More than half of Manitobans 'strongly oppose' health care premiums: poll

Premier Brian Pallister's proposed health care premiums are not playing well in the province — 53 per cent strongly oppose them and 18 per cent oppose them moderately.

Majority polled see proposed premiums as a broken election promise

Premier Brian Pallister surprised Manitobans when he proposed health care premiums in September. (CBC)

Premier Brian Pallister's proposed health care premiums are not playing well in the province — 53 per cent strongly oppose them and 18 per cent oppose them moderately. Only 23 per cent of Manitobans polled by Probe Research support paying the premium. 

"There is a significant group who feel really strongly, really intensely, that they really hate this idea," said Mary Agnes Welch, research associate at Probe Research. "That's not always that common that people are just really 100 per cent opposed to something; sometimes they are a bit more open-minded, a bit more lukewarm."

Probe estimated the health care premiums — which have widely been called a tax — will amount to approximately $75 per month for most households but may be more or less depending on income.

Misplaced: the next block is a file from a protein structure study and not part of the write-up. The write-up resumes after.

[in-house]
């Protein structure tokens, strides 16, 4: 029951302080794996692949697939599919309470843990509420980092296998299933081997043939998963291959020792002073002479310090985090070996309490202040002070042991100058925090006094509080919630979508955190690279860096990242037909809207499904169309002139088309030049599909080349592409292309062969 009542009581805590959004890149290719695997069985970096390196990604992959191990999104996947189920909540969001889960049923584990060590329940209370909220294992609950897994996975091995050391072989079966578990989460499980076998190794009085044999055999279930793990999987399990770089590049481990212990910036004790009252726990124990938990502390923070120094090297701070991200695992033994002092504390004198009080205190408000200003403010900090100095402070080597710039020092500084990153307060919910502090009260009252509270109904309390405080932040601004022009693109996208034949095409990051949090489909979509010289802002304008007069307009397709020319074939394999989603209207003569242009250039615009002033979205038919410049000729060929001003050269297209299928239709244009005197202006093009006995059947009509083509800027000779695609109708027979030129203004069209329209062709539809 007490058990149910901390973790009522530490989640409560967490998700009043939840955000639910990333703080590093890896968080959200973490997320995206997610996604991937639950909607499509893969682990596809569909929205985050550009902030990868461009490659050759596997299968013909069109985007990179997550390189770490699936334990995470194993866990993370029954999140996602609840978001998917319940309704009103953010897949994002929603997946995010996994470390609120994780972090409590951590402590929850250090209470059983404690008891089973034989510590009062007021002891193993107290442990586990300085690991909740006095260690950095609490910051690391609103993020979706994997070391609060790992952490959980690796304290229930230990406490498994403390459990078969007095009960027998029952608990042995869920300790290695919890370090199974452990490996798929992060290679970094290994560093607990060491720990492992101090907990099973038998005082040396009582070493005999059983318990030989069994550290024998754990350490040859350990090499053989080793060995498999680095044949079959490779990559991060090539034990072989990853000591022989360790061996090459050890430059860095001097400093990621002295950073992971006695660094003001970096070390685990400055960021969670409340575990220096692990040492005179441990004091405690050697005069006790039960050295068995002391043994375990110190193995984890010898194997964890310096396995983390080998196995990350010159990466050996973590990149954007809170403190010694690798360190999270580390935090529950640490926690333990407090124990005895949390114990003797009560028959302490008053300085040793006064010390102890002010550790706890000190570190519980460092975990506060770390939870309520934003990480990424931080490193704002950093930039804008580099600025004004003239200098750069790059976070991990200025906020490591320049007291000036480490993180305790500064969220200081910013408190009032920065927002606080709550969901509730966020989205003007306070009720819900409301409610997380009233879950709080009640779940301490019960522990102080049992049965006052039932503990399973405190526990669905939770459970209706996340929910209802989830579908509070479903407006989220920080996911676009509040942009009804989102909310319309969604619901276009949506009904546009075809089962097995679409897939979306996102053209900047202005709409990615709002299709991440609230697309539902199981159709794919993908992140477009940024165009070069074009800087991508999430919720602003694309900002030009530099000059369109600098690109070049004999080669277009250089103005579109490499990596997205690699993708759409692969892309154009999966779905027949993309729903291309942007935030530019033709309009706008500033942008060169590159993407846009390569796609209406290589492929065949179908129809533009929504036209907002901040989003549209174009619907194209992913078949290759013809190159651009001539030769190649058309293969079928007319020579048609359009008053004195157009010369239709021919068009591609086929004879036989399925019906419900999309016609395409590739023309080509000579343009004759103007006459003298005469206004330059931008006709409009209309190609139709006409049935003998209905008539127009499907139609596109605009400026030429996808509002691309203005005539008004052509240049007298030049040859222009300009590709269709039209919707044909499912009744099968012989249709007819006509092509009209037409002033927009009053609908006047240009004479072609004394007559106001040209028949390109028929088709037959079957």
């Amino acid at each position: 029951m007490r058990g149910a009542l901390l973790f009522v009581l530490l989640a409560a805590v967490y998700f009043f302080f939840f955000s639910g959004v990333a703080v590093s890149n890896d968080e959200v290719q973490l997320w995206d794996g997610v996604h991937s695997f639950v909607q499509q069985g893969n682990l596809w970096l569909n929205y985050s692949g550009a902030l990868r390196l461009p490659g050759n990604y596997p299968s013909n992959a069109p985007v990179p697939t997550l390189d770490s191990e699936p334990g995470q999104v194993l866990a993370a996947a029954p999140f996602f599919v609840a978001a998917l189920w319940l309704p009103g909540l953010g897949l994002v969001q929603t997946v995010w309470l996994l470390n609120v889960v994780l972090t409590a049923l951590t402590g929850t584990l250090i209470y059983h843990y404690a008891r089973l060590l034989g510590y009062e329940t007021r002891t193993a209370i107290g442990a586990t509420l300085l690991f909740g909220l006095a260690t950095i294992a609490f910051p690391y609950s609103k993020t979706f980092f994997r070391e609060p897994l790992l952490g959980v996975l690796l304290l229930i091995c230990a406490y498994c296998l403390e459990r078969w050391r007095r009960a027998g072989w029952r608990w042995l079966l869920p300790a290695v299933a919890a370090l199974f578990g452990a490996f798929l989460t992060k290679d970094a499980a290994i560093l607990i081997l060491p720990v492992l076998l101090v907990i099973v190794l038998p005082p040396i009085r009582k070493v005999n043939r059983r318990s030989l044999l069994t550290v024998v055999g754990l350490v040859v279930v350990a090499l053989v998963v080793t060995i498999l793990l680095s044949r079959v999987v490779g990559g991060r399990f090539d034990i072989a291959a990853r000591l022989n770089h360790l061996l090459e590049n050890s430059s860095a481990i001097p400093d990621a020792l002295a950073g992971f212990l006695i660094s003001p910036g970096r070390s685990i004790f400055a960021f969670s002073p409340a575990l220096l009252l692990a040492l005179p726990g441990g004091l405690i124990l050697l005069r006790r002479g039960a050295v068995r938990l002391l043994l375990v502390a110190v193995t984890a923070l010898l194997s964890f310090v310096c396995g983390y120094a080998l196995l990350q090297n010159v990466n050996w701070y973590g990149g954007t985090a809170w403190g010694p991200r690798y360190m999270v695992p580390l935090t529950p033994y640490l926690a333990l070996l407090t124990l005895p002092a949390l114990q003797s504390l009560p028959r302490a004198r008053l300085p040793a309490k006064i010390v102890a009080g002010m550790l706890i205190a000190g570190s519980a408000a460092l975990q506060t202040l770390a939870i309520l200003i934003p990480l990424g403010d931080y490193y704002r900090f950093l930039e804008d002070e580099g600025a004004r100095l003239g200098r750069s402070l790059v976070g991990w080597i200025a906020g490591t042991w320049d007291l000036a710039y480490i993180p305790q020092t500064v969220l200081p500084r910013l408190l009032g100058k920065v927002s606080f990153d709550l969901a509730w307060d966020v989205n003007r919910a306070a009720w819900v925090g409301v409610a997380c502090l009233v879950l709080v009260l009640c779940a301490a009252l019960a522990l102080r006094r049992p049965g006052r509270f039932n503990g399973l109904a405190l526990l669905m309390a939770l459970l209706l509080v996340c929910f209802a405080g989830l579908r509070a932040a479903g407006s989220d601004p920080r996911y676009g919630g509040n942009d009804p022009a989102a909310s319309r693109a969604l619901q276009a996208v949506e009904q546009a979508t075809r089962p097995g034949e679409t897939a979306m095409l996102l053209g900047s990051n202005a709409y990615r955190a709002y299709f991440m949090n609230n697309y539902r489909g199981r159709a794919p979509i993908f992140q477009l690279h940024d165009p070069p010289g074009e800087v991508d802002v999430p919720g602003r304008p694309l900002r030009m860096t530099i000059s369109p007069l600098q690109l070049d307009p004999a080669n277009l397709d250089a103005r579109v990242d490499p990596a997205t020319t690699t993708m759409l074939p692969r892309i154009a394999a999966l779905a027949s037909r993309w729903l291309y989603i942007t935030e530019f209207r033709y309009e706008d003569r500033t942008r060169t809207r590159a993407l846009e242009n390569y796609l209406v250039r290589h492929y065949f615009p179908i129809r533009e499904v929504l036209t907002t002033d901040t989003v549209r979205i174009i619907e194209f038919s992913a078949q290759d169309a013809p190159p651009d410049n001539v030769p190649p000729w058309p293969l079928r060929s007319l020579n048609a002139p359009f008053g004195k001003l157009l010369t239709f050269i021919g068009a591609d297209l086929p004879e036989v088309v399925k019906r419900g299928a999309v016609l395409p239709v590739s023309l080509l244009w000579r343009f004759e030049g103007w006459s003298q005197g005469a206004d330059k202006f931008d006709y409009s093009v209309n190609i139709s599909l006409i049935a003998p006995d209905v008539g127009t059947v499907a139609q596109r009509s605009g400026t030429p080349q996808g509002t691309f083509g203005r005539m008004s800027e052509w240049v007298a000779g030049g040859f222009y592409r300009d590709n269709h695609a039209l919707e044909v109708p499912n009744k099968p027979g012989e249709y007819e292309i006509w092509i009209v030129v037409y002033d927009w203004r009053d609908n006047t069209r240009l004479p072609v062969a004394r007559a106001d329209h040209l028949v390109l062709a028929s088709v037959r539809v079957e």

"We knew introducing the topic of a health care premium would be controversial and generate a lot of feedback, much of it negative," said Premier Pallister's spokesperson in a written statement. He said the government is about to review and analyze "tens of thousands of submissions on this very important issue facing our Province."

The government launched its own online survey in September which asks Manitobans to weigh in on the plan for premiums. Welch characterizes this survey as a legitimate public consultation tool but warns it could be swayed by lobbyists and political parties.

"The main difference is our survey reaches the silent majority of Manitobans or the people who are not going to go fill out a survey on a government website. This is a representative look," said Welch, who added the Probe results are based on a random sample of 1,000 adult Manitobans. 

"We felt it was more important to get Manitobans engaged in the conversation about the future of our health care system than to worry about approval ratings," said Pallister's spokesperson.

"We have a premier who promised in the last election he was going to increase healthcare and cut taxes.  Instead we have a premier who wants to increase taxes and cut healthcare and it is catching up to him and his government," said NDP health critic Andrew Swan. 

More than half of the poll respondents — 52 per cent — viewed the proposed premiums as broken campaign promise. 

"The flipside to that is there is still nearly a third of people, a lot of them conservatives, who say this is a fair, reasonable idea that is emerging from difficult fiscal realities," said Welch. 

The Probe research poll was commissioned by the Winnipeg Free Press. One thousand adults were contacted between Sept. 21 and Oct. 10, 2017. The results are within 3.1 percentage points 19 times out of 20.